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Posted 4 Mar 2015 in Medication

Opioids are a class of medicines (which include morphine, oxycodone, methadone, and fentanyl) that are very effective in managing severe pain.

Being a high-risk medicines indicates that special care is required when the medicine is prescribed, dispensed, supplied, stored and administered. They are also the class of medicines most commonly implicated in patient harm. The extent of this harm has been demonstrated internationally and locally and is the reason opioids have been at the top of high-risk medicines list since 1989.

Harm can include potentially life-threatening over-sedation and respiratory depression (leading to respiratory arrest if not recognised and corrected). Other common adverse effects associated with prescribed opioid therapy include nausea, vomiting, constipation, delirium, hallucinations, falls, hypotension, aspiration pneumonia, and addiction.

Opioids were the number one medication class causing harm when measured in the New Zealand Quality of Healthcare study[1] and more recently in a study in three district health boards (DHBs)[2]. In both studies just over 17 percent of adverse events were caused by opioid use in hospitals.

Of the 132 medication-related serious adverse events reported to the Commission between July 2007 and June 2013, 23 related to opioids (17.4 percent)[3]. A similar picture is seen internationally.

In England and Wales, opioids were responsible for 52 percent of medication-related deaths and 62 percent of severe harms reported to the National Reporting and Learning System. A United States hospital reporting system also identified opioids as the number one cause of harms, 21 percent were due to prescribing errors, and 52 percent of these resulted in overdose.

Opioids are also one of the most commonly prescribed medicines in hospitals with studies showing up to 50 percent of patients are prescribed them at some stage during their admission.

Opioids have particular characteristics that exacerbate their high-risk:

  • many look-alike or sound-alike names and packaging– which can lead to errors in prescribing, dispensing and administration
  • multiple different routes of administration with different potency depending on the route which can lead to errors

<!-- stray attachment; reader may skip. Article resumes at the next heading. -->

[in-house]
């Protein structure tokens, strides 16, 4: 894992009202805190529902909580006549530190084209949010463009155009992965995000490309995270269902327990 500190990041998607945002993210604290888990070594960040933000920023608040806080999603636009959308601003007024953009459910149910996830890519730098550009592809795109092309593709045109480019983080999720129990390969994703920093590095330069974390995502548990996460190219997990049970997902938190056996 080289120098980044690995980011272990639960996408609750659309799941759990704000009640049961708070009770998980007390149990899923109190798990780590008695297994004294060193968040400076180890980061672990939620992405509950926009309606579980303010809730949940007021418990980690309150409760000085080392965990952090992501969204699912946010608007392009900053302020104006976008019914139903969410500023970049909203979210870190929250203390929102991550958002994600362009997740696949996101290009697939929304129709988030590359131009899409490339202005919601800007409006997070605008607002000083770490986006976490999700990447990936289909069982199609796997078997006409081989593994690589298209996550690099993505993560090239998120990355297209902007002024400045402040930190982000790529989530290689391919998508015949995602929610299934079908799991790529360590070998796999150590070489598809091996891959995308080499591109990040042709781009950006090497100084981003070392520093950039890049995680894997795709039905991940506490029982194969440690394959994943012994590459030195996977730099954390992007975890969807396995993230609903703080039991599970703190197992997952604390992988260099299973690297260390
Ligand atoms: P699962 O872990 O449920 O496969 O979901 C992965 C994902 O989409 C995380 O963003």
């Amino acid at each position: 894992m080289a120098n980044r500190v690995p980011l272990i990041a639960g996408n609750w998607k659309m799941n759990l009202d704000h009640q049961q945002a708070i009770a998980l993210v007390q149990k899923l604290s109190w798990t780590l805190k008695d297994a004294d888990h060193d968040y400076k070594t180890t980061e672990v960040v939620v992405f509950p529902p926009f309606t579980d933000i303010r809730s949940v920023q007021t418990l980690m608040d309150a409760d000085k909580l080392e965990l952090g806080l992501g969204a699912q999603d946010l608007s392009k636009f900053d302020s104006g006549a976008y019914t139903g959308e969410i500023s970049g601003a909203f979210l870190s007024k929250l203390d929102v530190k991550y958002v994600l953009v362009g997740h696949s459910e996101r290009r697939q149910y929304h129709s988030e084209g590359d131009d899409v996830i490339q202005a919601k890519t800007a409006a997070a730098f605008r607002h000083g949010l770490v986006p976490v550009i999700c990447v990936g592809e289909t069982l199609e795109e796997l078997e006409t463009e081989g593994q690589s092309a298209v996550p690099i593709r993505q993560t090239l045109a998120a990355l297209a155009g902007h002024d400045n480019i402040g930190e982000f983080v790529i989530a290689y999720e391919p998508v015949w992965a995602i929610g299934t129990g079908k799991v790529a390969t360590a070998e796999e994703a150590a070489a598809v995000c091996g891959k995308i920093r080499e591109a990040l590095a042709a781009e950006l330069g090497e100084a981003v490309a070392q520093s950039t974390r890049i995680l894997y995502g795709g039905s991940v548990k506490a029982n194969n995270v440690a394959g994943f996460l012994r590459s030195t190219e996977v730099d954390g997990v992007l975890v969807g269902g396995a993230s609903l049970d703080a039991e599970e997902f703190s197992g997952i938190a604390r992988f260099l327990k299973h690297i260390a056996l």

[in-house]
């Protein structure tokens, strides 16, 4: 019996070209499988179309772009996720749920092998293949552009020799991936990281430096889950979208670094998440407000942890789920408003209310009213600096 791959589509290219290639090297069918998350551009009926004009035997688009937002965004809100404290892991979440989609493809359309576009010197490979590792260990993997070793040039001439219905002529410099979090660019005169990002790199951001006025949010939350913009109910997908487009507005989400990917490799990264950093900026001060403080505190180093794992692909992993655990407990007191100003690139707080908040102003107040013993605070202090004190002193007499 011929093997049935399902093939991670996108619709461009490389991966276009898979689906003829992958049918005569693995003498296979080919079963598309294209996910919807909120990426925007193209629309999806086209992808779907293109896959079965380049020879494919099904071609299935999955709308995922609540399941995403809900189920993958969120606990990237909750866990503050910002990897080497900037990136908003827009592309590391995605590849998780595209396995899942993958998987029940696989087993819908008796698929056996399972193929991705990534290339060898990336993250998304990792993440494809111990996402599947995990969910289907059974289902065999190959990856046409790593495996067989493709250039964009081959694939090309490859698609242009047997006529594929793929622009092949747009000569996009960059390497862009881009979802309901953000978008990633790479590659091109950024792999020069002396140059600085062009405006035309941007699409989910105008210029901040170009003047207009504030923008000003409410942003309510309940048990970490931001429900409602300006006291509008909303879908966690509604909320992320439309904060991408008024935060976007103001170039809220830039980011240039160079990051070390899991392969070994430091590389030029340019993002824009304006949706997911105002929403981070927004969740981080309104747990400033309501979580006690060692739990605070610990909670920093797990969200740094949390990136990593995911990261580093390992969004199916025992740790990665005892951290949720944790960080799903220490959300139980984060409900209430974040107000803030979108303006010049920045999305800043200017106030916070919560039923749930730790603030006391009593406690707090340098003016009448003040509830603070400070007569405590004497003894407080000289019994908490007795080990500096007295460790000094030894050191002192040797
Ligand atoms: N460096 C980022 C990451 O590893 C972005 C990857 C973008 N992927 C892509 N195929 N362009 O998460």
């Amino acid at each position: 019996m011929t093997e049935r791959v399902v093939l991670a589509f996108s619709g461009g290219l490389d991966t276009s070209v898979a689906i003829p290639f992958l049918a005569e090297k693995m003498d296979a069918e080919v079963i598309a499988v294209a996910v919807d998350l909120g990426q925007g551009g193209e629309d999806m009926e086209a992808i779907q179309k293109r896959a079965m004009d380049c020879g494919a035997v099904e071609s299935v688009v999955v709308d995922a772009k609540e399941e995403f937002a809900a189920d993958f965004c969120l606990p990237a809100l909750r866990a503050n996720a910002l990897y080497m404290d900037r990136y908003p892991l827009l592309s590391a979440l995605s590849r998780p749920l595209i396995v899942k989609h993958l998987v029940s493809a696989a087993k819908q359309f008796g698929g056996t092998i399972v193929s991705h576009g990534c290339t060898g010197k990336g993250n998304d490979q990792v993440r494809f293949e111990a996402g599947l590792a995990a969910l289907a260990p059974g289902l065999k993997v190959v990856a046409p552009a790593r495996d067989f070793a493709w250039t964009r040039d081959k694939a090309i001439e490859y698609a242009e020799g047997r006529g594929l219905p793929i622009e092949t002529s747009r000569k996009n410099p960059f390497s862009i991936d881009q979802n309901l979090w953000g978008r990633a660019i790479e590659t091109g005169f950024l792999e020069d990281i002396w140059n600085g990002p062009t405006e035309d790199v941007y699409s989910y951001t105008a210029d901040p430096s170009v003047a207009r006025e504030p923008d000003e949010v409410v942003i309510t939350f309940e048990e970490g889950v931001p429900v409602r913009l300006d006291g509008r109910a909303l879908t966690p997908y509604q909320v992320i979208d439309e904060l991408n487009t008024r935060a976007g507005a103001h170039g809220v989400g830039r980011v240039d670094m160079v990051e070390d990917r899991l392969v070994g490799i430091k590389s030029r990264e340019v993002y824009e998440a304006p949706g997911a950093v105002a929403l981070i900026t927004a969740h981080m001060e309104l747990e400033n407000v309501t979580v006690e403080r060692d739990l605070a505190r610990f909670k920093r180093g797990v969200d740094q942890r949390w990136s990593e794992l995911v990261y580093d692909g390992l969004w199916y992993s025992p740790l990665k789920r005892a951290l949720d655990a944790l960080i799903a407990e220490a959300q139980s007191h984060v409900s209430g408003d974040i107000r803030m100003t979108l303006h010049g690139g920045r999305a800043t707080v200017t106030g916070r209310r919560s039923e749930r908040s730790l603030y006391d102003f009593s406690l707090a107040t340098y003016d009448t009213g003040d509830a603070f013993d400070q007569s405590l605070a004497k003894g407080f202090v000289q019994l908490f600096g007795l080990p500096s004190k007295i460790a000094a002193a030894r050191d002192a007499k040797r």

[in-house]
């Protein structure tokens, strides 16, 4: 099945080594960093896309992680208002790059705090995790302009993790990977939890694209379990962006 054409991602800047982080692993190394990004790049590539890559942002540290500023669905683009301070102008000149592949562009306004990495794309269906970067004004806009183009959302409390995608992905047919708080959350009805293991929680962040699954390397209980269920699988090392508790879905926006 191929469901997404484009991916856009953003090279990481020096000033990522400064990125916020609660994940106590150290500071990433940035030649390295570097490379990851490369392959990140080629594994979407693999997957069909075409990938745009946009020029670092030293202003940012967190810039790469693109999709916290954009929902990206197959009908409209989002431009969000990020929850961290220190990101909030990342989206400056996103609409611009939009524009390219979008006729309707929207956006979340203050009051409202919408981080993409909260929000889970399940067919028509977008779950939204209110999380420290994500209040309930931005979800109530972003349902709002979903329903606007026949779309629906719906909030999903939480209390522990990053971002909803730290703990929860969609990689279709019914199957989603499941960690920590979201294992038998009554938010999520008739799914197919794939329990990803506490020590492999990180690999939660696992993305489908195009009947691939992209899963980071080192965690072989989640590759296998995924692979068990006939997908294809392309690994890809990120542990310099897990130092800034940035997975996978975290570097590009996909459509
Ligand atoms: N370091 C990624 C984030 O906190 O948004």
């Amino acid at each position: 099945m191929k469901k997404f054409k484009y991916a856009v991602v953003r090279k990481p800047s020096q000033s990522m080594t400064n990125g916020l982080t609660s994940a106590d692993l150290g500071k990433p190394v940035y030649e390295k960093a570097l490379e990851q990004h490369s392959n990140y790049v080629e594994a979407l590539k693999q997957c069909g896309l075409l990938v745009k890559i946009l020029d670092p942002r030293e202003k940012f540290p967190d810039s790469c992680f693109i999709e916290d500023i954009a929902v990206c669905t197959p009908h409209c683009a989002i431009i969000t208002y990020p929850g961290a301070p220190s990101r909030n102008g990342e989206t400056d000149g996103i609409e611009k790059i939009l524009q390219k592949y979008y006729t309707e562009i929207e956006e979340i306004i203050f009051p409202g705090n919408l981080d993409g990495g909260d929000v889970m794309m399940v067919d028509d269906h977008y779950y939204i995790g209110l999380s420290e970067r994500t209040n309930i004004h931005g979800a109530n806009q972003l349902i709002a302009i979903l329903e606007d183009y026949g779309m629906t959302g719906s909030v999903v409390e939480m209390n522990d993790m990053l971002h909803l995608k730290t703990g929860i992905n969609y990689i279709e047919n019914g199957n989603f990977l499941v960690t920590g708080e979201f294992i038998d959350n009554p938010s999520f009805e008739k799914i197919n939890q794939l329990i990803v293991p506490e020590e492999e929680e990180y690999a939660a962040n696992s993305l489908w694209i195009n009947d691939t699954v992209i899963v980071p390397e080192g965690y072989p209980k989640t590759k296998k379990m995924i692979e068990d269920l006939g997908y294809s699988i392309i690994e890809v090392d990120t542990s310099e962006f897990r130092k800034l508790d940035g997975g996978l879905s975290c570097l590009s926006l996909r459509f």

• patients starting on opioids need to be closely monitored for signs of respiratory depression and sedation
  • errors with opioid prescribing/dispensing/administration can cause respiratory depression
  • there are physiological factors that affect the way opioids are handled by patients
  • they interact with other sedating medicines.

The Commission is partnering with DHBs in a national safe use of opioid collaborative from October 2014–April 2016. The goal of the collaborative is to reduce harm from opioids in DHB hospitals and build capability in medication safety and quality improvement.

The Commission has also developed an Atlas of Healthcare Variation domain for opioids. This domain gives clinicians, patients and providers an overview on the use of opioids, grouped into strong and weak, and also morphine and oxycodone separately, by DHB. It uses community dispensing data.

March is the final month of the high-risk medicines topic and will focus on the safe use of opioids. A factsheet and poster on opioids will be released. DHBs are encouraged to promote the work that their collaborative members are doing. Margaret Pye shares her experience of side-effects from morphine.

On 24 March 2015 a webinar will be held on how the Atlas can be used to identify areas of wide variation and potential areas for quality improvement in community and secondary use of opioids.



  1. Bates DW, Cullen DJ, Laird N et al. Incidence of adverse drug events and potential adverse drug events: implications for prevention. JAMA 1995; 274:29–34.
  2. Seddon, ME, Jackson A, Cameron C et al. The Adverse Drug Event Collaborative: a joint venture to measure medication-related patient harm. NZMJ 25 January 2013, Vol 126..
  3. Health Quality & Safety Commission Reportable Events